Jackson Mayor Chokwe Antar Lumumba discusses the city's water crisis during a press conference at City Hall in Jackson, Miss., Tuesday, August 30, 2022. Credit: Eric Shelton/Mississippi Today

Jackson Mayor Chokwe Antar Lumumba said Tuesday the city’s water pressure is seeing improvements thanks to efforts to restore pressure in the system overnight, and that more residents are with water now than yesterday.

The mayor addressed Gov. Tate Reeves’ announcement Monday night that Jackson’s main treatment plant had begun to fail to produce drinking water for the city, which preceded a state of emergency that the governor declared on Tuesday.

“We’ve been going it alone for the better part of two years when it comes to the Jackson water crisis,” Lumumba said at the briefing. “Now we are excited to finally welcome the state to the table.”

While the mayor expressed his gratitude for the state’s assistance, he also disputed some of what Reeves described Monday night. For one, Lumumba said Reeves’ claim that untreated water was entering the distribution system is false.

He also said the current failure to produce adequate water pressure at the O.B. Curtis treatment plant is a result of the recent Pearl River flooding, rather than the pump malfunctions that Reeves described. Lumumba clarified that a pump issue at J.H. Fewell, the city’s secondary treatment plant, prevented the city from producing more water from there as O.B. Curtis undergoes maintenance.

The Jackson mayor first announced the pressure issues on Monday, hours before Reeves made a more drastic forecast for the water crisis alongside officials from the state health department, which is in charge of enforcing that the city complies with federal drinking water laws.

Reeves said state health officials told him on Friday of the possibility that Jackson’s water system could fail completely. Lumumba said he hadn’t heard the health department’s assessment until yesterday, just a couple hours prior to the governor’s announcement.

The mayor also addressed the governor’s statement that the city doesn’t have enough water to fight fires, saying that the Jackson Fire Department had yet to indicate it needed more water. Between JFD’s reserves and help from the Mississippi Emergency Management Agency, Lumumba said the city does have adequate water to fight fires.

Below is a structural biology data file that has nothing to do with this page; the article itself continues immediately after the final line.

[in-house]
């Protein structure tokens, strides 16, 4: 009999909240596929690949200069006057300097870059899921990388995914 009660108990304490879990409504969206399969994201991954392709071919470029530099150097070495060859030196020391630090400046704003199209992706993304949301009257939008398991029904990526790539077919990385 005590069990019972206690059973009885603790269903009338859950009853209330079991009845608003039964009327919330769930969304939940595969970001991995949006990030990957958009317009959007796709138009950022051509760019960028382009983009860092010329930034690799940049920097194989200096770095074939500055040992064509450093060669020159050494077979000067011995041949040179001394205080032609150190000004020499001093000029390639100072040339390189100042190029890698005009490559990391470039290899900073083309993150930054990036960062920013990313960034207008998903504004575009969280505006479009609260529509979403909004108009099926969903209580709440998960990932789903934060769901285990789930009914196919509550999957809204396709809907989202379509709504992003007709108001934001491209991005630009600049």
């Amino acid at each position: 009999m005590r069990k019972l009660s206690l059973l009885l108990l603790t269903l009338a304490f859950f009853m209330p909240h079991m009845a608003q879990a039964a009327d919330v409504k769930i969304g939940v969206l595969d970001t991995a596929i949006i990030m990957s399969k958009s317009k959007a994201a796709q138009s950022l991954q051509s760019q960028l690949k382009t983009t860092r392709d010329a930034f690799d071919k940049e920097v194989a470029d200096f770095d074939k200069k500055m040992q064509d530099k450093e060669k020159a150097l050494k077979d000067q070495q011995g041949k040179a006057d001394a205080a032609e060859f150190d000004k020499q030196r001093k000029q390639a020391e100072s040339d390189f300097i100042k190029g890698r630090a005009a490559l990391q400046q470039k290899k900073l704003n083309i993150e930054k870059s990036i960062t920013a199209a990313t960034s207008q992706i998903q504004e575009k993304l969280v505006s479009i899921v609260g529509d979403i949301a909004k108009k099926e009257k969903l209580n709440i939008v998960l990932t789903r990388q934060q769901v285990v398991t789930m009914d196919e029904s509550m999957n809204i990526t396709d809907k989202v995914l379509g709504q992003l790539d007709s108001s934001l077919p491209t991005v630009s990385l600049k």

READ MORE: Jackson Fire Department says it has enough water to fight fires

Lumumba described Tuesday’s news from O.B. Curtis as encouraging, saying that the number of people with water has gone up since yesterday, though he didn’t specify how many people in the city were impacted. Much of the progress in restoring pressure comes overnight, when the demand for water is low, he said.

“We have seen steady improvements in the system,” the mayor said. “There are individuals who did not have water pressure at all yesterday in which water pressure has returned, and the reports of the tanks is that there are steady gains being achieved each and every moment.”

The state health department clarified Tuesday that Jackson’s water is safe to drink when boiled for one minute. MSDH tweeted the clarification after multiple statements from state officials, including Reeves, the state health officer and the Mississippi Emergency Management Agency, saying plainly, “Do not drink the water.”


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Alex Rozier, from New York City, is Mississippi Today’s data and environment reporter. His work has appeared in the Boston Globe, Open Secrets, and on NBC.com. In 2019, Alex was a grantee through the Pulitzer Center’s Connected Coastlines program, which supported his coverage around the impact of climate change on Mississippi fisheries.